Not to be a bummer on a Friday morning, but here’s a poem by Tim Ryerson as a commemorative piece to a young, budding ballplayer. I couldn’t find the story behind the poem, but there are far too many parents in the world that can identify with this. Published on PoetrySoup in December 2014.
And there you were –
blue cap and jersey, white pants
bat held high above the shoulder
cocked and ready to swat one out
in that perfect stance of yours…
Shoulder turned, name half visible
(Proud you were to wear that name
Proud was I you wore that name)
Yes there you were –
smiling that smile of yours…
Cocky, confident, ready-or-not smile
The kind of smile of someone who
was exactly where he belonged
exactly where he wanted to be
in that very place, that very moment
doing what he was born to do
Fulfilling his destiny…
(Yes that’s my boy out there
Yes he IS a good player isn’t he?)
So there you were –
An all-star you were, oh yes, a star
a shining, glittering star but:
Stars are born to flame out, die
We are all born to die it is said
Seems only the best of us die young
and far too soon, too soon
You died too soon…
These days baseball is different. You come to spring training, you get your legs ready, you arms loose, your agents ready, your lawyer lined up.
This news report from the 2010 World Series, when the San Francisco Giants took on the Texas Rangers, focuses more on the antics of San Francisco fans than on the World Series itself, though I think it’s good to put a little focus on the fans once in awhile. Without the fans, professional baseball would not exist, because there would be nobody to pay to see the games.
Granted, baseball began as a “gentleman’s game,” and fans used to dress up to go to the ballpark. By the way, this isn’t meant to knock on San Francisco fans, because honestly, you see this kind of behavior in any ballpark, and really, at any sporting event these days. I guess that’s evolution for you.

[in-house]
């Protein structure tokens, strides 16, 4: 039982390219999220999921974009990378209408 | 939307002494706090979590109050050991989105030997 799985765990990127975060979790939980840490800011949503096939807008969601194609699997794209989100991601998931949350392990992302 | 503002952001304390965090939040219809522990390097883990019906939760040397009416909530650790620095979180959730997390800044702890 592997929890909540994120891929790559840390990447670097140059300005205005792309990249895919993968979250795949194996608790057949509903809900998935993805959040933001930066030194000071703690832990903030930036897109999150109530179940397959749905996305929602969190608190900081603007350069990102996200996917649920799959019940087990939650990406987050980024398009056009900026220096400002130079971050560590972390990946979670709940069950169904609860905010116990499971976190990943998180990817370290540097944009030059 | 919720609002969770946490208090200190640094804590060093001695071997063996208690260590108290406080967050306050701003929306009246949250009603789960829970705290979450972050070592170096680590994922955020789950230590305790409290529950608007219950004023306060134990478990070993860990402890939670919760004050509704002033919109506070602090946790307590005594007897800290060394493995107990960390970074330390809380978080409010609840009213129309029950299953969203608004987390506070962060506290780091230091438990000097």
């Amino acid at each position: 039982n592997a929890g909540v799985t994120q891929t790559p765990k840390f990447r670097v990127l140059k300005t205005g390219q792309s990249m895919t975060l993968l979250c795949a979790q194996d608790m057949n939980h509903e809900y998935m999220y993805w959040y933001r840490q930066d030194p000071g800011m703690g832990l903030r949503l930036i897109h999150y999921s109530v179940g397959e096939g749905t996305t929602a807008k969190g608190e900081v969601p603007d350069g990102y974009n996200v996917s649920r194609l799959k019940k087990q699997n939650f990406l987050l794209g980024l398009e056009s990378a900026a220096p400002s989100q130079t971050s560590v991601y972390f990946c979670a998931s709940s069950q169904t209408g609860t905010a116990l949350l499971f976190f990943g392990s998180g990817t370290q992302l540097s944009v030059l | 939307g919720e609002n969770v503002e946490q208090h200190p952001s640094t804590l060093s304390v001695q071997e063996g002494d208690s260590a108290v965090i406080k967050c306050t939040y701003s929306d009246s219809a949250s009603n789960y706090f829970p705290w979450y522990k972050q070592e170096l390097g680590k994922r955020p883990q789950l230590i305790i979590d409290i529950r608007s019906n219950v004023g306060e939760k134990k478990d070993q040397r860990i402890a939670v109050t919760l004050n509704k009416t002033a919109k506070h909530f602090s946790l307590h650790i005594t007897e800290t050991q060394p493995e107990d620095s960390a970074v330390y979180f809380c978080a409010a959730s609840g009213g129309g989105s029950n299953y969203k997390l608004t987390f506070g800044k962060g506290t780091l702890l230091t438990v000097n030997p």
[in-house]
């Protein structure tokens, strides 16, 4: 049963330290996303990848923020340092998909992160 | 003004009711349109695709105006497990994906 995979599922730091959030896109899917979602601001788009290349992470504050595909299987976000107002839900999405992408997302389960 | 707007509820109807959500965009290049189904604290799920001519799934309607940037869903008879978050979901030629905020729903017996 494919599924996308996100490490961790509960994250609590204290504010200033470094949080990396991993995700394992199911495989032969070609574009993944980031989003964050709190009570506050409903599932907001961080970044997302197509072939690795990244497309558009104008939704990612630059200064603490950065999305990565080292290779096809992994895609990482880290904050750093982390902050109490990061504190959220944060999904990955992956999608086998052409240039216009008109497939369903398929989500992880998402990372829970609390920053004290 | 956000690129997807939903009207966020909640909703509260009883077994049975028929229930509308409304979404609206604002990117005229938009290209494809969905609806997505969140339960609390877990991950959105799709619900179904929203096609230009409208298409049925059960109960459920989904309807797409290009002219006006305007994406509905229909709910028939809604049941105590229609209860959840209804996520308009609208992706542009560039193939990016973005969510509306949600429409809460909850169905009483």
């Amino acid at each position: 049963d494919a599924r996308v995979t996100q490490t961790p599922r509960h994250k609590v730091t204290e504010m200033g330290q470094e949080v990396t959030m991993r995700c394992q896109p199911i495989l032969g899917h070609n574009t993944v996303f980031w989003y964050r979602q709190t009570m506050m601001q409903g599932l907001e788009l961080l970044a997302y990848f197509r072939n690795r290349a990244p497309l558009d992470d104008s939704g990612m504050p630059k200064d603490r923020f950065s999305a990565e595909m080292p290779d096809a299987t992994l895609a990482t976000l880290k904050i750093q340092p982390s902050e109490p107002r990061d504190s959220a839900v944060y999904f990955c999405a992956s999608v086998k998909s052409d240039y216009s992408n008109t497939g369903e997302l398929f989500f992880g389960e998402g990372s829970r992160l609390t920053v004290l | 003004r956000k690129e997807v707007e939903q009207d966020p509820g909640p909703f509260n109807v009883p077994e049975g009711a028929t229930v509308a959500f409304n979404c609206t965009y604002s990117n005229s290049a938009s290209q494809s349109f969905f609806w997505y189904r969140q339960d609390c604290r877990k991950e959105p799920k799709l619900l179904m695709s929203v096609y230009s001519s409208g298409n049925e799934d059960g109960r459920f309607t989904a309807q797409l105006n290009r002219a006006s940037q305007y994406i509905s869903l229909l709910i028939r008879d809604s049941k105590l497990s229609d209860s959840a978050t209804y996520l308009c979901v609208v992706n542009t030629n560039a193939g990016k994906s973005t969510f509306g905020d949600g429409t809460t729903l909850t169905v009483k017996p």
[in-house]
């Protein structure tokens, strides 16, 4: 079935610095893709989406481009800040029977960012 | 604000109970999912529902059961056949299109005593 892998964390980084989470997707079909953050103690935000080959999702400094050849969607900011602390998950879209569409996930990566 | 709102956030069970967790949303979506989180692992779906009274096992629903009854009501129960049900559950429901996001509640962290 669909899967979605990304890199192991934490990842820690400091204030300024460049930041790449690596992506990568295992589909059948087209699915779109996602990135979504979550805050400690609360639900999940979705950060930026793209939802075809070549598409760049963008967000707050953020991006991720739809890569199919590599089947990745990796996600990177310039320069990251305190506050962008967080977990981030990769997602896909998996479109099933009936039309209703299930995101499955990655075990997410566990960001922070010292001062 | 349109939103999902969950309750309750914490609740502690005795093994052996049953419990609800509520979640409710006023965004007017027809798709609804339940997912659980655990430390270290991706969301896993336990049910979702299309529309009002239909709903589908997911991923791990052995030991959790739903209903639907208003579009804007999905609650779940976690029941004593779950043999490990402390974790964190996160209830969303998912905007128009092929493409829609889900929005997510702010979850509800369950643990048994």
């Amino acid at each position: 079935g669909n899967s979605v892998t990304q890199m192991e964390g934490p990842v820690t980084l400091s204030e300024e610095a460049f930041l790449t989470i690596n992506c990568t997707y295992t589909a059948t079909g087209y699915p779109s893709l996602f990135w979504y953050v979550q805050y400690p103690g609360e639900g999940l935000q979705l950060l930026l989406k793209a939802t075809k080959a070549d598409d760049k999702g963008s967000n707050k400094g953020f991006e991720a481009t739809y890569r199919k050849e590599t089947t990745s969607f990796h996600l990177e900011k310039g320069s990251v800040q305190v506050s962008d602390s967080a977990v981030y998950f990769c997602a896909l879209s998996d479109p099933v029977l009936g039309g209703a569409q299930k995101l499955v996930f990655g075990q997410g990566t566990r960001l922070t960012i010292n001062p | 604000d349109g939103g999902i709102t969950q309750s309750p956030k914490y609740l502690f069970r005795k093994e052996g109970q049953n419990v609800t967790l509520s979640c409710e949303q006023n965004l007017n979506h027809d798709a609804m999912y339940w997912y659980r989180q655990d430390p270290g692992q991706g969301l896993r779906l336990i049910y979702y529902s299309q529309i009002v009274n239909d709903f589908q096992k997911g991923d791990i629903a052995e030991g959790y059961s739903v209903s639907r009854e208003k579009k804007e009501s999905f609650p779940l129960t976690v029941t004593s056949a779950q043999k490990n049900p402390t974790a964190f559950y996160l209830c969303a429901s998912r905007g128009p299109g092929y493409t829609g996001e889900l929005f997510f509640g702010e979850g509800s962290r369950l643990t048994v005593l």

The demolition of Ebbets Field began on February 23, 1960, a little over two years after the Brooklyn Dodgers had finished their final season in Brooklyn. An urn of dirt from behind home plate was given to former catcher Roy Campanella. In place of the stadium, apartment buildings rose, called Ebbets Field Apartments.
Here’s an infographic from the blog El País that delves into the science behind the use of aluminum bats in college baseball. Some of the information, especially about the speed at which a ball might come off the bat, are stunning. Click on the image for a larger version.
A man has to have goals – for a day, for a lifetime – and that was mine, to have people say, “There goes Ted Williams, the greatest hitter who ever lived.”
Okay, so maybe the Phillies haven’t done so great the last few years. And… well, okay, this song is pretty terrible. But that does not mean that it won’t bring a little amusement to a person’s day! Performed by Larry Bowa, Mike Schmidt, David Cash, Greg Luzinski and Garry Maddox, this 1976 song may spark a resurgence for the Phillies.
In case you haven’t been keeping track…. Spring Training is here! The first round of pitchers and catchers report today. In spite of all the snow on the ground, I am feeling pretty optimistic about spring.
Bringing to an end his 39-year career in the major leagues — 21 as a player and 18 years as a coach — Honus Wagner retired on February 16, 1952. Over the course of his career, Wagner won eight batting titles and led the National League in stolen bases in five seasons.
When they start the game, they don’t yell, “Work ball.” They say, “Play ball.”